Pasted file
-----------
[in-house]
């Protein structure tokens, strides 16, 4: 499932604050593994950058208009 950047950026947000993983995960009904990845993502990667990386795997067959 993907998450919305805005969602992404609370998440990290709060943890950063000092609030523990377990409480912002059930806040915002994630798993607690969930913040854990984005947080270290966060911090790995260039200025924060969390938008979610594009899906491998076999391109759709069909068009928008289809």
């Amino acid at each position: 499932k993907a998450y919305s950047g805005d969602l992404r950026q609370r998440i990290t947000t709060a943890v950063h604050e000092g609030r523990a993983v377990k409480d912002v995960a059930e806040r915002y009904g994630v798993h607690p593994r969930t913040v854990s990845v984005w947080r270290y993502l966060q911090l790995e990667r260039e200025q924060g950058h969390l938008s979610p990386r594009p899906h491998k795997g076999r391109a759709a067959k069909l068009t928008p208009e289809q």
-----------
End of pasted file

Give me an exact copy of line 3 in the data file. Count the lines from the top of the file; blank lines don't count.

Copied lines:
């Amino acid at each position: 499932k993907a998450y919305s950047g805005d969602l992404r950026q609370r998440i990290t947000t709060a943890v950063h604050e000092g609030r523990a993983v377990k409480d912002v995960a059930e806040r915002y009904g994630v798993h607690p593994r969930t913040v854990s990845v984005w947080r270290y993502l966060q911090l790995e990667r260039e200025q924060g950058h969390l938008s979610p990386r594009p899906h491998k795997g076999r391109a759709a067959k069909l068009t928008p208009e289809q």